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ISLAND HISTORY: Kilauea Sugar Co. manager Robert A. Macfie Jr. visited Robert Louis Stevenson at Waikiki in 1889

Robert A. Macfie Jr. (1854-1925), the manager and a principal owner of Kaua‘i’s Kilauea Sugar Co., visited fellow Scotsman and famous novelist, essayist, poet and travel writer Robert Louis Stevenson (1850-94) at Waikiki in 1889.

By then, Stevenson, best known for works, such as “Treasure Island,” “Strange Case of Dr Jekyll and Mr Hyde,” “Kidnapped” and “A Child’s Garden of Verses,” had already become good friends with King Kalakaua, his sisters Princess Liliuokalani and Princess Likelike, and Princess Kaiulani.

Years later, Macfie recalled his 1889 visit with Stevenson and said, “Stevenson, an eccentric genius, was sleeping in the cook’s house at Waikiki, while his wife and mother and other members of the family were quartered in the house. I don’t know why he wished to sleep there, but he did.

“One night, I went to call on him and found him sitting up in bed. I sat down on the end of the bed, and Joe Strong (the painter who married Isabel Osbourne), who dabbled with flashlight photography, took the (accompanying) photograph.

“A great writer, but a greater story-teller. His books do not compare with his conversation. I remember one evening I was at Waikiki for dinner, and he kept us in a roar all evening, so that I ached the next day from having laughed so much.”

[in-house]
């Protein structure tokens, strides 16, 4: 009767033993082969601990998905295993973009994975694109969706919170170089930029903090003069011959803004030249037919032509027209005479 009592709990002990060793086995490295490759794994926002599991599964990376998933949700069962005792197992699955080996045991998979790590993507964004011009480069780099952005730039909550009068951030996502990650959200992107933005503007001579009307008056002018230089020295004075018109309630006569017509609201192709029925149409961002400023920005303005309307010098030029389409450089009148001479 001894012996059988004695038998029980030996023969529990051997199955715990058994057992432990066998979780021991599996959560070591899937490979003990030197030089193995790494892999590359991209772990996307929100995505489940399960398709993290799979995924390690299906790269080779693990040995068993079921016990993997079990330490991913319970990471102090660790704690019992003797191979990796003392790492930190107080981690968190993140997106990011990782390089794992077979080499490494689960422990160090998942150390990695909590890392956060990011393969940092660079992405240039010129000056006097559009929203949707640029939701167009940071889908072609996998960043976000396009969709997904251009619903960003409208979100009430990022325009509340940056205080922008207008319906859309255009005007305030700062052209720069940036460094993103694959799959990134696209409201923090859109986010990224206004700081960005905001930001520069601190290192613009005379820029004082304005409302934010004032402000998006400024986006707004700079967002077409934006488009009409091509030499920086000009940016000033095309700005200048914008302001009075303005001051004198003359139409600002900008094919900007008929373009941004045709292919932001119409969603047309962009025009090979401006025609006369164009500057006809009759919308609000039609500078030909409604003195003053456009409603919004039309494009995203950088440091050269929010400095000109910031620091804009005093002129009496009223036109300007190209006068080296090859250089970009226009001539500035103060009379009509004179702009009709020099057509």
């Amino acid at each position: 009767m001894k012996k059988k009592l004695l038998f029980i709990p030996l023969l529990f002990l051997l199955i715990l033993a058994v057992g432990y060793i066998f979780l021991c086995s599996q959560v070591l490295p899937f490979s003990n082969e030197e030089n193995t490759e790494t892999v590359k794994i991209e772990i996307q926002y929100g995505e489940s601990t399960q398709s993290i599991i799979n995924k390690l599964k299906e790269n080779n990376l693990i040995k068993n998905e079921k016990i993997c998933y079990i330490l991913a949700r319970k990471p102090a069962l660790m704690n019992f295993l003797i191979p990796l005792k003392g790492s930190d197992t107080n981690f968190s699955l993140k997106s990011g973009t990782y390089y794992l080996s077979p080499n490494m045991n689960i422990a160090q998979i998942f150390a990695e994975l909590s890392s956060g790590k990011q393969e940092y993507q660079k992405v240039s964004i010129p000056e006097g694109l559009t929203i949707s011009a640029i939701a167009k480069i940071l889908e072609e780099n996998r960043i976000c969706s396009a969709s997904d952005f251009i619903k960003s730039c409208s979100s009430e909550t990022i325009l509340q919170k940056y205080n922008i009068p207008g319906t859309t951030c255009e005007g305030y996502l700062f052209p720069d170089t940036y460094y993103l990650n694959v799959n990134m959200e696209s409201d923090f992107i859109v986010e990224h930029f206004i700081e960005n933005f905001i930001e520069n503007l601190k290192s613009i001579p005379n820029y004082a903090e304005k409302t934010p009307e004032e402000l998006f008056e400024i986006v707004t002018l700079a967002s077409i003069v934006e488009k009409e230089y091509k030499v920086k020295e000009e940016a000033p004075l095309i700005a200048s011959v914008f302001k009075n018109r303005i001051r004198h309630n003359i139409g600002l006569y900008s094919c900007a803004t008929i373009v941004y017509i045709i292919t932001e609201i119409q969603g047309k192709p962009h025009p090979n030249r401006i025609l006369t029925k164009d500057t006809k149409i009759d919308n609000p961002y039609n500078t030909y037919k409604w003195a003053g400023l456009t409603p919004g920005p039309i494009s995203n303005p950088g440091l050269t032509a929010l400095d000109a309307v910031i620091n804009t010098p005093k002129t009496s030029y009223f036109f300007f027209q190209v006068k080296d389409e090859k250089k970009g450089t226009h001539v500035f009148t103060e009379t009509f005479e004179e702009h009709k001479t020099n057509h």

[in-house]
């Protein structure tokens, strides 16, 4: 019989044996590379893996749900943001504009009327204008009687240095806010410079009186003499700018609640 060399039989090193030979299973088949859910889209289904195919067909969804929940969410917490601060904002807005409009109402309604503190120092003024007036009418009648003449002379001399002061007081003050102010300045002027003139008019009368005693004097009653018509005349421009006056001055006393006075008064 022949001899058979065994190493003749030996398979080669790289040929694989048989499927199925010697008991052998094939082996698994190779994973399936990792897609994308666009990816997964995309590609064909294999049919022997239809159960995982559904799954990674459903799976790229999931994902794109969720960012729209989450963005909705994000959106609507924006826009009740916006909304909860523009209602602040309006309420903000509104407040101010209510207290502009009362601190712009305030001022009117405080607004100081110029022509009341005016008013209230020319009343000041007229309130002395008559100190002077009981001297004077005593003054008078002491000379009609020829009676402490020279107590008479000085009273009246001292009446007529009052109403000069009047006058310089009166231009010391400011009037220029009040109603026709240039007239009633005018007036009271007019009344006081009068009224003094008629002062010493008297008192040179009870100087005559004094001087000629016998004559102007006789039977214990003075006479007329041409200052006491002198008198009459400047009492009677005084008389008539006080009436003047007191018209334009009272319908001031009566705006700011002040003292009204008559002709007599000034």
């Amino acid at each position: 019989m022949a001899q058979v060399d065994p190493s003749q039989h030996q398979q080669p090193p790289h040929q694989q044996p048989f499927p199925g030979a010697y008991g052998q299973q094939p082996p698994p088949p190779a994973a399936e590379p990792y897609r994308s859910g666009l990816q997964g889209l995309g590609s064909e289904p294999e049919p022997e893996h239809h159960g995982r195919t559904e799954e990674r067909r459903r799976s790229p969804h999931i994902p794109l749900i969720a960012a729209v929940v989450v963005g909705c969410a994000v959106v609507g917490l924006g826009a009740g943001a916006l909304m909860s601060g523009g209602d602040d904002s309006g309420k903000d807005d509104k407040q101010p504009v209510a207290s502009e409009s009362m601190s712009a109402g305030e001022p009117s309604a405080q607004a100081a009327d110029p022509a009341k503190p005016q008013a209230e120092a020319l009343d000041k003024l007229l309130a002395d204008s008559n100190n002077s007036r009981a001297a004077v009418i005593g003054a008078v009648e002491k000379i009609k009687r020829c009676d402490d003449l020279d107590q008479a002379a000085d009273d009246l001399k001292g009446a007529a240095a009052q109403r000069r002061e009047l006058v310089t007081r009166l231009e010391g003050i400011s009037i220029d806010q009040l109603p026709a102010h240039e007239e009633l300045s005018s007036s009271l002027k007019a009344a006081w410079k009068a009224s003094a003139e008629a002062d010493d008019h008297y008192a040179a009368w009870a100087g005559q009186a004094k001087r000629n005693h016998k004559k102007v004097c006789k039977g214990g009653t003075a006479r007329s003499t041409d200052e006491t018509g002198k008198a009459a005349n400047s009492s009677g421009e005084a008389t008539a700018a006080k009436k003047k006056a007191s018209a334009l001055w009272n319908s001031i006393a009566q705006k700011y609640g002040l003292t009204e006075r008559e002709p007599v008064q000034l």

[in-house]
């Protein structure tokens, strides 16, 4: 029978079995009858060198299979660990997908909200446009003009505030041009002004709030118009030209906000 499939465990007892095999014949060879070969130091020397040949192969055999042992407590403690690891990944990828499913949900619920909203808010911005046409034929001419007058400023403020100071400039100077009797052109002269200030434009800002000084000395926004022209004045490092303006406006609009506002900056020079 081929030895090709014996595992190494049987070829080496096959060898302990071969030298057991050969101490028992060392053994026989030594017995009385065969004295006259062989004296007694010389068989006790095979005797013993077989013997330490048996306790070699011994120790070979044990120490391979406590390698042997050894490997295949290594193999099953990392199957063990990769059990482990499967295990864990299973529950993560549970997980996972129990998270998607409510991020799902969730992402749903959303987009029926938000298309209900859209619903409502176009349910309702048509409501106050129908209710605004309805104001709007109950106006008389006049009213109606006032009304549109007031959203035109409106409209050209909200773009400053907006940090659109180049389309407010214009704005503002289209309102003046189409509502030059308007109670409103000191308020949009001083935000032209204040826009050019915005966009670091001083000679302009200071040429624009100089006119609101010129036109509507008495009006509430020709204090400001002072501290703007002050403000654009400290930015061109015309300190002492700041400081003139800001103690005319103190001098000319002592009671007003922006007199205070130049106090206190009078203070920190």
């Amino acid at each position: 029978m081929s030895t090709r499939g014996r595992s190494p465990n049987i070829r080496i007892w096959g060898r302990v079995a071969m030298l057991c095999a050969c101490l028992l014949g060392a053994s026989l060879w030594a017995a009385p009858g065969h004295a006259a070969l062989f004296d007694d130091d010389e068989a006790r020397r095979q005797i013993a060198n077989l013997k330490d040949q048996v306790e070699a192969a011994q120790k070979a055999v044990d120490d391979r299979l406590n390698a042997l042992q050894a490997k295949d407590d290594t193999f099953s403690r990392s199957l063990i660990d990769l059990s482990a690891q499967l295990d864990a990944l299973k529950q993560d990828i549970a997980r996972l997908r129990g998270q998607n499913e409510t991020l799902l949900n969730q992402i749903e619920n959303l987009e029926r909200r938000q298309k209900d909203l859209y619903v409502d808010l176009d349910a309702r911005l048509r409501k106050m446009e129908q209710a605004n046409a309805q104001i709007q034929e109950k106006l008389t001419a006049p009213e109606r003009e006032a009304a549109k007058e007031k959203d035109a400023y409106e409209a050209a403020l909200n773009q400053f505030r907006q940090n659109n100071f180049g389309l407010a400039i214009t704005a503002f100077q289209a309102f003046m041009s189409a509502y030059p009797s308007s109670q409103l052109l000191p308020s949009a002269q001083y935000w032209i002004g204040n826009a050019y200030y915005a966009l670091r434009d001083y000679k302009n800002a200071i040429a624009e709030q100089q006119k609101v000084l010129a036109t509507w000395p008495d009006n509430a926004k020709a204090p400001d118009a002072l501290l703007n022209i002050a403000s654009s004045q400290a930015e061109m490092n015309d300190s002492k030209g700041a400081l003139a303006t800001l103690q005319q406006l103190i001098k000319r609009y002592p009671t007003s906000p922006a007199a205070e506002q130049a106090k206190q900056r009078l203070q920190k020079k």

Two highlights of Macfie’s tenure as manager of Kilauea Sugar Co. from 1880 to 1890 occurred in 1881.

The first took place on Kamehameha Day, 1881, when Stone Dam, which blocked the stream bed just below the convergence of Pohakuhono and Haluanani streams, creating an irrigation reservoir, was opened.

On that day, Hawaiian, British and American flags flew from the mill’s smokestack and the residents of Kilauea marched to the new reservoir, led by the local band.

And, on Sept. 24, 1881, Princess Liliuokalani drove home the first spike for the Kilauea Sugar Co. railroad, Kaua‘i’s first.

After leaving Kilauea Sugar Co. in 1890, Macfie managed power plants in Puerto Rico for many years.

Kilauea Sugar Co. was in operation from 1880 to 1971.
Source: The Garden Island

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